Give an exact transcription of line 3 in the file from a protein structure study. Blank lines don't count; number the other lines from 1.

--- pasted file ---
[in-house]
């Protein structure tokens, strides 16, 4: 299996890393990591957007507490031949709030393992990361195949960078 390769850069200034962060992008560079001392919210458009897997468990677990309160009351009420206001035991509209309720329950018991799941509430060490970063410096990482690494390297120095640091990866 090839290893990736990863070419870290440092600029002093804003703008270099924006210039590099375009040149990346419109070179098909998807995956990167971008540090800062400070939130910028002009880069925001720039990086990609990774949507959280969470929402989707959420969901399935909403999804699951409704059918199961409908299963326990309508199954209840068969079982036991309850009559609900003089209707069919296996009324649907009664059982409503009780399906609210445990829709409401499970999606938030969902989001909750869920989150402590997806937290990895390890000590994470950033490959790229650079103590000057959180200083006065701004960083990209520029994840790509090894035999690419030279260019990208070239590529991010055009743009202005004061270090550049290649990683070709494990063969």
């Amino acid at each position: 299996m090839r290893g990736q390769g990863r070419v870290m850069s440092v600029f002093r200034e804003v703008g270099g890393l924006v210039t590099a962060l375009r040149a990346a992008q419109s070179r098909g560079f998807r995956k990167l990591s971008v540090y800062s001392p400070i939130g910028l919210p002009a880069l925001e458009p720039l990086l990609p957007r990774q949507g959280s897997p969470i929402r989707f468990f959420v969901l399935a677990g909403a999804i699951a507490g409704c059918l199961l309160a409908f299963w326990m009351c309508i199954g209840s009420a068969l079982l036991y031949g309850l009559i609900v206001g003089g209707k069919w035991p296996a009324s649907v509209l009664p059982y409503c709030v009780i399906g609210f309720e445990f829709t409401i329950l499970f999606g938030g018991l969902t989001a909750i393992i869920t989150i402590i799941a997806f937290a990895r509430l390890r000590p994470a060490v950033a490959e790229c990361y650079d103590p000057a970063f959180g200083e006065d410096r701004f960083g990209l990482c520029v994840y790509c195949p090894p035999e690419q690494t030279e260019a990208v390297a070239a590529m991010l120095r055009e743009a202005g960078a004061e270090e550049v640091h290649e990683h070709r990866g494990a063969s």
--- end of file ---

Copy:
């Amino acid at each position: 299996m090839r290893g990736q390769g990863r070419v870290m850069s440092v600029f002093r200034e804003v703008g270099g890393l924006v210039t590099a962060l375009r040149a990346a992008q419109s070179r098909g560079f998807r995956k990167l990591s971008v540090y800062s001392p400070i939130g910028l919210p002009a880069l925001e458009p720039l990086l990609p957007r990774q949507g959280s897997p969470i929402r989707f468990f959420v969901l399935a677990g909403a999804i699951a507490g409704c059918l199961l309160a409908f299963w326990m009351c309508i199954g209840s009420a068969l079982l036991y031949g309850l009559i609900v206001g003089g209707k069919w035991p296996a009324s649907v509209l009664p059982y409503c709030v009780i399906g609210f309720e445990f829709t409401i329950l499970f999606g938030g018991l969902t989001a909750i393992i869920t989150i402590i799941a997806f937290a990895r509430l390890r000590p994470a060490v950033a490959e790229c990361y650079d103590p000057a970063f959180g200083e006065d410096r701004f960083g990209l990482c520029v994840y790509c195949p090894p035999e690419q690494t030279e260019a990208v390297a070239a590529m991010l120095r055009e743009a202005g960078a004061e270090e550049v640091h290649e990683h070709r990866g494990a063969s």